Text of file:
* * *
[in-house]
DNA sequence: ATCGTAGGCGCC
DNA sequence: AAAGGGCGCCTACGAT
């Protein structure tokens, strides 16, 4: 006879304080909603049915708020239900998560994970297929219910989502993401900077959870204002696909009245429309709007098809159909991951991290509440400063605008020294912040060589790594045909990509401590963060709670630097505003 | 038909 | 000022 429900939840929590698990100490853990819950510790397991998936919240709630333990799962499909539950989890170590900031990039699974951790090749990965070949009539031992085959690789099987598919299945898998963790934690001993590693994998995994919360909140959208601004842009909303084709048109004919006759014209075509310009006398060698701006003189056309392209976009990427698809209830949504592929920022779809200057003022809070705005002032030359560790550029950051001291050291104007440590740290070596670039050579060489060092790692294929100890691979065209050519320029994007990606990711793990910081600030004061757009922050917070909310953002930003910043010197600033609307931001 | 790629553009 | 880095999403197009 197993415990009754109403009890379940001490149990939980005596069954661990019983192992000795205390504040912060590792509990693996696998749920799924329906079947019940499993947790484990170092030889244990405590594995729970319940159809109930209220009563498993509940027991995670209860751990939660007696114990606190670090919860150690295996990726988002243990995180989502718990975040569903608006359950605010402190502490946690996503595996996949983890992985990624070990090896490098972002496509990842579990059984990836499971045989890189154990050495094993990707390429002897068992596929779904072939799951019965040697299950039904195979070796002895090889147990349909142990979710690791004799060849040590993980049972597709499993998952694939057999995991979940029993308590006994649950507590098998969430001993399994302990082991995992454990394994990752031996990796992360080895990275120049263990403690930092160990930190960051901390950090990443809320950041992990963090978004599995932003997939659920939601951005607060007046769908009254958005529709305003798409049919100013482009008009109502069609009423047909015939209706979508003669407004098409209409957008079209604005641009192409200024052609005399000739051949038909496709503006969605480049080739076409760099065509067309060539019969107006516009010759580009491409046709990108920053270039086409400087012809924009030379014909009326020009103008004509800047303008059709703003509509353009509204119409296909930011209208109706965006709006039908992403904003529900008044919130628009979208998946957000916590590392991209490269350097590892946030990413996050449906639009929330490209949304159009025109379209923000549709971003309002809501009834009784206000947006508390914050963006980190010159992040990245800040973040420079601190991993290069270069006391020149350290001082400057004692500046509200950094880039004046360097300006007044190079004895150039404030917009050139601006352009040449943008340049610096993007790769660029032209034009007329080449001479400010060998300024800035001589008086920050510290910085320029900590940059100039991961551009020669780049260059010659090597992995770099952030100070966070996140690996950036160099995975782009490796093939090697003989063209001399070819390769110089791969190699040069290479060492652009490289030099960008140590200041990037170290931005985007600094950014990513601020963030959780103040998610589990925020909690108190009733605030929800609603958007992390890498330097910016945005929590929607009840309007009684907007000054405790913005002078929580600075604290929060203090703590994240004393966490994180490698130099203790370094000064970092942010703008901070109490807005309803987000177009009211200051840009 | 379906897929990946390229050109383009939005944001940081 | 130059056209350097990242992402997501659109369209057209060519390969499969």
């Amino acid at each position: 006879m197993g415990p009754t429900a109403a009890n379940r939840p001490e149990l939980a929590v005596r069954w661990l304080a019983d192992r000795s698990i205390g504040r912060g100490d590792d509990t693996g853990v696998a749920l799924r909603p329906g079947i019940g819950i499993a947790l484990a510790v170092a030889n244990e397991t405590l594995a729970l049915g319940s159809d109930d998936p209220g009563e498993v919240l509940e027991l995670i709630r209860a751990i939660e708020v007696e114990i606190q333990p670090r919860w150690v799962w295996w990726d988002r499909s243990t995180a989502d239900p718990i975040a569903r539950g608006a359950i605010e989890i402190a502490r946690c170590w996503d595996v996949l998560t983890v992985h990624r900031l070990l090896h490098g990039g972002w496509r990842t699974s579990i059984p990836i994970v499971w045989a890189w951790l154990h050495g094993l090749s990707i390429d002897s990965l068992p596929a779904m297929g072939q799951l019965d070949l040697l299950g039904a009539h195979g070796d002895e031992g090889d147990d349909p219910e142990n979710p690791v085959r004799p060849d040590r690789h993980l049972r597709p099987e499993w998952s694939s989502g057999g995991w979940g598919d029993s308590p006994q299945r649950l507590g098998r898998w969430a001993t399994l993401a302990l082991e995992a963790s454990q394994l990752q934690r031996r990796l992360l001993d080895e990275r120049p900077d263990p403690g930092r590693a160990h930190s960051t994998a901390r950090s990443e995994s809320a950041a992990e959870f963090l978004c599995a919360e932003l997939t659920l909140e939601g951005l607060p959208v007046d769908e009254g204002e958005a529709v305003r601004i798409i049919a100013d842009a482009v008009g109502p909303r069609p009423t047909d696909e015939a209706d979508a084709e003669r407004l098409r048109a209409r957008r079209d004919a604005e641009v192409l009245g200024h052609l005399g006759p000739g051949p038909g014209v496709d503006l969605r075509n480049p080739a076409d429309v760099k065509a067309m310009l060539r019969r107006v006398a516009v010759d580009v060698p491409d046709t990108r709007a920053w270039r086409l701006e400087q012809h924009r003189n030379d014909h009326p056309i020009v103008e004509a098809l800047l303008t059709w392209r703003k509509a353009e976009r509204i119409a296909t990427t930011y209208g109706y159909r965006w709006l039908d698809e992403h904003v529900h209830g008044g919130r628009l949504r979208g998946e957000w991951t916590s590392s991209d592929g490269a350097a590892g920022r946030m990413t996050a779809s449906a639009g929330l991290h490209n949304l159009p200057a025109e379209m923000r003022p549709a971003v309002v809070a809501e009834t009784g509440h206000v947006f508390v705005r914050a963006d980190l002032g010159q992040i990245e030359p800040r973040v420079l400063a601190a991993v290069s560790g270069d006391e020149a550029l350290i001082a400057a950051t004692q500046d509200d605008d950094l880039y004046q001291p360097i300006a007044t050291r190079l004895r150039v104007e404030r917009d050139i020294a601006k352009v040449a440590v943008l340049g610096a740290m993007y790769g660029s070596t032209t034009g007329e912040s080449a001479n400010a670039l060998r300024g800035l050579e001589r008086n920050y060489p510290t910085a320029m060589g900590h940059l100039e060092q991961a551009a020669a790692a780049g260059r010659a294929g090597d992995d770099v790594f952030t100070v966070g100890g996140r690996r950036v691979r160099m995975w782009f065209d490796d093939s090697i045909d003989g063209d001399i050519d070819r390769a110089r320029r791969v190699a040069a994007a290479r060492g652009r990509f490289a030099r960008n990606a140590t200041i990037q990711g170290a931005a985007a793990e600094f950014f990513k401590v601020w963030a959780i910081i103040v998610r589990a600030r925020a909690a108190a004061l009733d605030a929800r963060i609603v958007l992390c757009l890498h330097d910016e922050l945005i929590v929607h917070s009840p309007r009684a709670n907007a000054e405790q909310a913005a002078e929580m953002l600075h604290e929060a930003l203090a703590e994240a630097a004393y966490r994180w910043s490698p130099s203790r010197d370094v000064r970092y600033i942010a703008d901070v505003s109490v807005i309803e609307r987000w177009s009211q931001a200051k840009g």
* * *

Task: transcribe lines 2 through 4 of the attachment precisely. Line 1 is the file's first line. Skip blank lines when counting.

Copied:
DNA sequence: ATCGTAGGCGCC
DNA sequence: AAAGGGCGCCTACGAT
């Protein structure tokens, strides 16, 4: 006879304080909603049915708020239900998560994970297929219910989502993401900077959870204002696909009245429309709007098809159909991951991290509440400063605008020294912040060589790594045909990509401590963060709670630097505003 | 038909 | 000022 429900939840929590698990100490853990819950510790397991998936919240709630333990799962499909539950989890170590900031990039699974951790090749990965070949009539031992085959690789099987598919299945898998963790934690001993590693994998995994919360909140959208601004842009909303084709048109004919006759014209075509310009006398060698701006003189056309392209976009990427698809209830949504592929920022779809200057003022809070705005002032030359560790550029950051001291050291104007440590740290070596670039050579060489060092790692294929100890691979065209050519320029994007990606990711793990910081600030004061757009922050917070909310953002930003910043010197600033609307931001 | 790629553009 | 880095999403197009 197993415990009754109403009890379940001490149990939980005596069954661990019983192992000795205390504040912060590792509990693996696998749920799924329906079947019940499993947790484990170092030889244990405590594995729970319940159809109930209220009563498993509940027991995670209860751990939660007696114990606190670090919860150690295996990726988002243990995180989502718990975040569903608006359950605010402190502490946690996503595996996949983890992985990624070990090896490098972002496509990842579990059984990836499971045989890189154990050495094993990707390429002897068992596929779904072939799951019965040697299950039904195979070796002895090889147990349909142990979710690791004799060849040590993980049972597709499993998952694939057999995991979940029993308590006994649950507590098998969430001993399994302990082991995992454990394994990752031996990796992360080895990275120049263990403690930092160990930190960051901390950090990443809320950041992990963090978004599995932003997939659920939601951005607060007046769908009254958005529709305003798409049919100013482009008009109502069609009423047909015939209706979508003669407004098409209409957008079209604005641009192409200024052609005399000739051949038909496709503006969605480049080739076409760099065509067309060539019969107006516009010759580009491409046709990108920053270039086409400087012809924009030379014909009326020009103008004509800047303008059709703003509509353009509204119409296909930011209208109706965006709006039908992403904003529900008044919130628009979208998946957000916590590392991209490269350097590892946030990413996050449906639009929330490209949304159009025109379209923000549709971003309002809501009834009784206000947006508390914050963006980190010159992040990245800040973040420079601190991993290069270069006391020149350290001082400057004692500046509200950094880039004046360097300006007044190079004895150039404030917009050139601006352009040449943008340049610096993007790769660029032209034009007329080449001479400010060998300024800035001589008086920050510290910085320029900590940059100039991961551009020669780049260059010659090597992995770099952030100070966070996140690996950036160099995975782009490796093939090697003989063209001399070819390769110089791969190699040069290479060492652009490289030099960008140590200041990037170290931005985007600094950014990513601020963030959780103040998610589990925020909690108190009733605030929800609603958007992390890498330097910016945005929590929607009840309007009684907007000054405790913005002078929580600075604290929060203090703590994240004393966490994180490698130099203790370094000064970092942010703008901070109490807005309803987000177009009211200051840009 | 379906897929990946390229050109383009939005944001940081 | 130059056209350097990242992402997501659109369209057209060519390969499969």